+You may unregister any functions you have added this way. You cannot unregister built-in functions, nor can they be overridden.
-Function names must begin with a letter, and can contain letters and digits. Functions are case-insensitive. (`mUlTiPlYbY42` is the same as `multiplyby42`)
+Function names must begin with a letter, can contain letters and digits, and are case-insensitive. (`mUlTiPlYbY42` is the same as `multiplyby42`)
Functions are registered with a specific instance of `DDMathEvaluator`. The simplest approach is to register everything with the shared instance (`[DDMathEvaluator sharedMathEvaluator]`). However, should you only need certain functions available in certain contexts, you can allocate and initialize any number of `DDMathEvaluator` objects. All math evaluators recognize the built-in functions.
@@ -33,20 +36,20 @@ If you don't know what the value of a particular term should be when the string
NSString *math = @"6 * $a";
-Then when you figure out what the value is supposed to be, you can pass it along in the substitution dictionary:
+When you figure out what the value is supposed to be, you can pass it along in the substitution dictionary:
NSDictionary *variableSubstitutions = [NSDictionary dictionaryWithObject:[NSNumber numberWithInt:7] forKey:@"a"];
NSLog(@"%@", [[DDMathEvaluator sharedMathEvaluator] evaluateString:math withSubstitutions:variableSubstitutions]); //logs "42"
-Variables are denoted in the source string as beginning with `$` and can contain numbers or letters. They are case sensitive. (`$a` is not the same as `$A`)
+Variables are denoted in the source string as beginning with `$` and can contain numbers or letters. They are case **sensitive**. (`$a` is not the same as `$A`)
### Associativity
By default, all binary operators are left associative. That means if you give a string, such as `@"1 - 2 - 3"`, it will be parsed as `@"(1 - 2) - 3`.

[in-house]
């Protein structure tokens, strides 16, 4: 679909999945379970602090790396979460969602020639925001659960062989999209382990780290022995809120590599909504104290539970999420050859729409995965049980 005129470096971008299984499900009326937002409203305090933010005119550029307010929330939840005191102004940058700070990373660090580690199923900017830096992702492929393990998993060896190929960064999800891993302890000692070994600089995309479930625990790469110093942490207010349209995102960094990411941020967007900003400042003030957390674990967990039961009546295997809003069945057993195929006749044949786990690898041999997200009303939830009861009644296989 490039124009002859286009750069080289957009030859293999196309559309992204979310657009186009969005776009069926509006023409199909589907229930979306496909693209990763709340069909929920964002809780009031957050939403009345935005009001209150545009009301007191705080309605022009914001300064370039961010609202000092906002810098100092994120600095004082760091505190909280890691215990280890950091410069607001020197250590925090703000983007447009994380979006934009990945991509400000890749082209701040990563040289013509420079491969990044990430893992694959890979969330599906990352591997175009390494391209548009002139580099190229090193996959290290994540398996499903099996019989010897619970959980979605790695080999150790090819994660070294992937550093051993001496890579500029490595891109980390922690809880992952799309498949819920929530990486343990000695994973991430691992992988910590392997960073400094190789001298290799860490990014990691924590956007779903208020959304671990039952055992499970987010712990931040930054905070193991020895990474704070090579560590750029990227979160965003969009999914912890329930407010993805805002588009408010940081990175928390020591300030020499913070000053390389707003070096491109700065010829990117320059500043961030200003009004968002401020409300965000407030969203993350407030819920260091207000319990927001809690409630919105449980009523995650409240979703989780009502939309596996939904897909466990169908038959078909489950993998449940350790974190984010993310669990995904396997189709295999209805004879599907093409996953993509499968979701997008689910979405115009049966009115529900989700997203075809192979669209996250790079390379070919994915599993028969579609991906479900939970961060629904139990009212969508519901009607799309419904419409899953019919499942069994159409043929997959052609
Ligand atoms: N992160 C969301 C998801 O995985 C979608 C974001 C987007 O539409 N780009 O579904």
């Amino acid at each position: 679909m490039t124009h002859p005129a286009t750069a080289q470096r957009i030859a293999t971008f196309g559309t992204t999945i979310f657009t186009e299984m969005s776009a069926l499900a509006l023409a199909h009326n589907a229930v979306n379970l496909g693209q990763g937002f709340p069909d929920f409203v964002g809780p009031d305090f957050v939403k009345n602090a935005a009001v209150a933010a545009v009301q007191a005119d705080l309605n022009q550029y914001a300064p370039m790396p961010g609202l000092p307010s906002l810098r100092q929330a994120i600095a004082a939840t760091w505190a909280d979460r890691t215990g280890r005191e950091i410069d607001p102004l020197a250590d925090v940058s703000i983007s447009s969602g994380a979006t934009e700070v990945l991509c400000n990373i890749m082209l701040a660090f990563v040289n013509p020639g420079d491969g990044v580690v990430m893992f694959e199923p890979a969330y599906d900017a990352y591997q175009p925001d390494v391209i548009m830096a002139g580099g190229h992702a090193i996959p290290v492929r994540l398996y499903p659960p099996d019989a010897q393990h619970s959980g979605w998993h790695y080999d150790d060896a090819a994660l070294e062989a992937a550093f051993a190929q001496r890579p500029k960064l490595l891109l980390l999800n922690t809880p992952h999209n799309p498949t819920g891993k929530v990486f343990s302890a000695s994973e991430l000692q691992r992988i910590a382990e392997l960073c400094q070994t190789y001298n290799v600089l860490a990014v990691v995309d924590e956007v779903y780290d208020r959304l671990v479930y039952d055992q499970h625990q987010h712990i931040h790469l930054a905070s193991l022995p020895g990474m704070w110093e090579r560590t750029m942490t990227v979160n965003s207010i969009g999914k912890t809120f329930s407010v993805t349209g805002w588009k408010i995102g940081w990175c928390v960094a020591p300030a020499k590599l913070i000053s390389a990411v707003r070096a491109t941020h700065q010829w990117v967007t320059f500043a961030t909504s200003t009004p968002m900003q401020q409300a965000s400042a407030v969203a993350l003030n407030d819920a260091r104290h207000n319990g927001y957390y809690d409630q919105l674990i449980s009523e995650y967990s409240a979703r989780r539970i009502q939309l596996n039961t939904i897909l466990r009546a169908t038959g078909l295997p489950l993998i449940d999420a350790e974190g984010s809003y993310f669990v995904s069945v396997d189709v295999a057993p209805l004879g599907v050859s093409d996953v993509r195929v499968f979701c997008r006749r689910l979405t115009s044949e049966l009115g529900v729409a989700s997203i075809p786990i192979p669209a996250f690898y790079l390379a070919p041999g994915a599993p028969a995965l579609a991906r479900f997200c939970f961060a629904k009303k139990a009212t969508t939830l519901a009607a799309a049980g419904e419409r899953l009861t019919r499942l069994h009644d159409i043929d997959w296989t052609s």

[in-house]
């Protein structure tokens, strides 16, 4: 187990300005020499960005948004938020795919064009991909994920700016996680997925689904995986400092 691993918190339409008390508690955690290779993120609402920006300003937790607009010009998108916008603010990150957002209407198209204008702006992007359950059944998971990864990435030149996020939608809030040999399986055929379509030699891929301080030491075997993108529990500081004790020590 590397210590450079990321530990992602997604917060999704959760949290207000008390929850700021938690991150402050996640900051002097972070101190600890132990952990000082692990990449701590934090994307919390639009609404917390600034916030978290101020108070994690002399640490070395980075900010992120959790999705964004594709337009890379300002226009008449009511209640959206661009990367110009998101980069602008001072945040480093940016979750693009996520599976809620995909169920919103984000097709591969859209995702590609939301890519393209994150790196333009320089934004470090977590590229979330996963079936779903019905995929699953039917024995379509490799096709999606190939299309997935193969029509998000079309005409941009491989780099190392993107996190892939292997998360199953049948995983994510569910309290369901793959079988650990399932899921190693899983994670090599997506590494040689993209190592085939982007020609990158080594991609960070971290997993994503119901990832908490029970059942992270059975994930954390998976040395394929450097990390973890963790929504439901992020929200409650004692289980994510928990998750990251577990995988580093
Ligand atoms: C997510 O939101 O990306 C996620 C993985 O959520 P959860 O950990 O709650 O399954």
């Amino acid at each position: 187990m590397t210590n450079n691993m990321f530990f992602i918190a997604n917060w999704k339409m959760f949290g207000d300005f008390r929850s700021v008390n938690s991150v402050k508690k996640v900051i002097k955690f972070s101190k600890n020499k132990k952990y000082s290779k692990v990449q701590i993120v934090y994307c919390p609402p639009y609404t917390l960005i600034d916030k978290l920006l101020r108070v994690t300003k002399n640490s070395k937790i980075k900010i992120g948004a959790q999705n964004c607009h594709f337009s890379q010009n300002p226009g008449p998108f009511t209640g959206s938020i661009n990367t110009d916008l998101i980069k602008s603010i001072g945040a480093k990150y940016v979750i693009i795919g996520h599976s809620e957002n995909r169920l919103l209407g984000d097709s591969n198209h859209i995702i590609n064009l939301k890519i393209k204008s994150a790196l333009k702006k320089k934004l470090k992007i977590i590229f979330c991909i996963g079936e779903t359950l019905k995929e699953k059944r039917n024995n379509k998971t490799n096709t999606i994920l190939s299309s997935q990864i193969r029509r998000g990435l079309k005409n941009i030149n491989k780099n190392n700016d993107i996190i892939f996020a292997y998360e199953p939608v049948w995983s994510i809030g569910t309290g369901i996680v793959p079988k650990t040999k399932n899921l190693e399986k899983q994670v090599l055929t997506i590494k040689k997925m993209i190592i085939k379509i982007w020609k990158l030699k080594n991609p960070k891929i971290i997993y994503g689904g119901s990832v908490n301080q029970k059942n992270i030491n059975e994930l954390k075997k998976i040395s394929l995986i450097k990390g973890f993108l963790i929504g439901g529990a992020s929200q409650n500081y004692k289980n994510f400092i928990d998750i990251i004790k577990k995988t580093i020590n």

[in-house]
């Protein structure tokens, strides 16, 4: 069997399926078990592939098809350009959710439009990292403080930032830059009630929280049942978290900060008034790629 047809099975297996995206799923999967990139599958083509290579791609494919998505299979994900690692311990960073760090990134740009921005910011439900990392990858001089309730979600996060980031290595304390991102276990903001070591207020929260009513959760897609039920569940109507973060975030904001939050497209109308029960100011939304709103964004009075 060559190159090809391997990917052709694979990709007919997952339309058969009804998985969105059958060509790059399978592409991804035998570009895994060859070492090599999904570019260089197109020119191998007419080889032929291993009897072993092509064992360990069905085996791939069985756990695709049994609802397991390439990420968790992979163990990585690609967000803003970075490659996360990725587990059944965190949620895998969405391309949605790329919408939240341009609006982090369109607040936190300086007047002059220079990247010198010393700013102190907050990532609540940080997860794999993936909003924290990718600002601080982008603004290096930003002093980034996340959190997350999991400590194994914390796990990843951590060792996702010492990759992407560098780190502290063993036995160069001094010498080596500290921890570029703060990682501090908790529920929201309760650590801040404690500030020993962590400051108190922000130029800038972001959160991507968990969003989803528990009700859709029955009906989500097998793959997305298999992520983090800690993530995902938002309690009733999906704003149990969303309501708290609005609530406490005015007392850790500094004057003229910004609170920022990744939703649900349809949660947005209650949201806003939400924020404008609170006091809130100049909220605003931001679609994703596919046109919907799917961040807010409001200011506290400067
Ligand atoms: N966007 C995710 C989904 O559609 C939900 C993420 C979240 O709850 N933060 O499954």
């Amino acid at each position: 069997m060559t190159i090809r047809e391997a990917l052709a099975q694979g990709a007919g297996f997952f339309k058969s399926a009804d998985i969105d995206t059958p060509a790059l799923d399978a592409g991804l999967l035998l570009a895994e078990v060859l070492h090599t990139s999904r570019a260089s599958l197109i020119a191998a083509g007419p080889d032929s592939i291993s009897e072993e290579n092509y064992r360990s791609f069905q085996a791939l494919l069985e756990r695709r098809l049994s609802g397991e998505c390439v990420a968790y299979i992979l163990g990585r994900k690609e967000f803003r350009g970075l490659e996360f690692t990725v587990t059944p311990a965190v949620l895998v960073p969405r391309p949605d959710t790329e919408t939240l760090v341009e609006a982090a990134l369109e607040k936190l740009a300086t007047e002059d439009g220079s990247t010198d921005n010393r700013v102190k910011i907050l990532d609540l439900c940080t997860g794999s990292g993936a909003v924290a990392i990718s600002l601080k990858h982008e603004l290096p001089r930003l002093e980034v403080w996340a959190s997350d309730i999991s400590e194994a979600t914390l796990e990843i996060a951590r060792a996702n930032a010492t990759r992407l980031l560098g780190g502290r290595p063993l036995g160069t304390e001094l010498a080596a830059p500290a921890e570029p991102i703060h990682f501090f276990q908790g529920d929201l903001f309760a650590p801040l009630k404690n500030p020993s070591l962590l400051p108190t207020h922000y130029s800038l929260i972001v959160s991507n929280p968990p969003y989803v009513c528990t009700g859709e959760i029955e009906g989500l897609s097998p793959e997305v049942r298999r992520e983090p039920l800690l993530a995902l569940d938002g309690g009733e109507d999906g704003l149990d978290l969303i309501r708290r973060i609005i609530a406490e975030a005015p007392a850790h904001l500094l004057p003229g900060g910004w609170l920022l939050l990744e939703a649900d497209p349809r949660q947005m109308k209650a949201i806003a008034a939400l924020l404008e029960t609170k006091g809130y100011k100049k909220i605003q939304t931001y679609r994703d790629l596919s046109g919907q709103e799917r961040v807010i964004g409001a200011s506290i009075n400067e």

The exception to this is the power operator (`**`), which has its associativity determined at runtime. The reason for this is that the power operator is supposed to be right associative, but is interpreted by `NSPredicate` as left associative ([rdar://problem/8692313](rdar://problem/8692313)). `DDParser` performs a test to match the associativity used by `NSPredicate`.
-If you want this operator to be parsed with specific associativity, you can do so like this:
+If you want this operator (or any binary operator) to be parsed with specific associativity, you can do so like this:
DDParser *parser = [DDParser parserWithString:@"2 ** 3 ** 2"];
[parser setPowerAssociativity:DDOperatorAssociativityRight];
@@ -55,8 +58,9 @@ If you want this operator to be parsed with specific associativity, you can do s
All binary operators can have their associativity changed this way. If you want to change the associativity of an operator for all future parsings, you can use the class methods on `DDParser` to do so. For example:
- [DDParser setDefaultPowerAssociativity:DDOperatorAssociativityRight];
- NSLog(@"%@", [@"2 ** 3 ** 2" numberByEvaluatingString]); //logs 512
+ NSLog(@"%@", [@"1 - 2 - 3" numberByEvaluatingString]); //logs -4
+ [DDParser setDefaultAdditionAssociativity:DDOperatorAssociativityRight];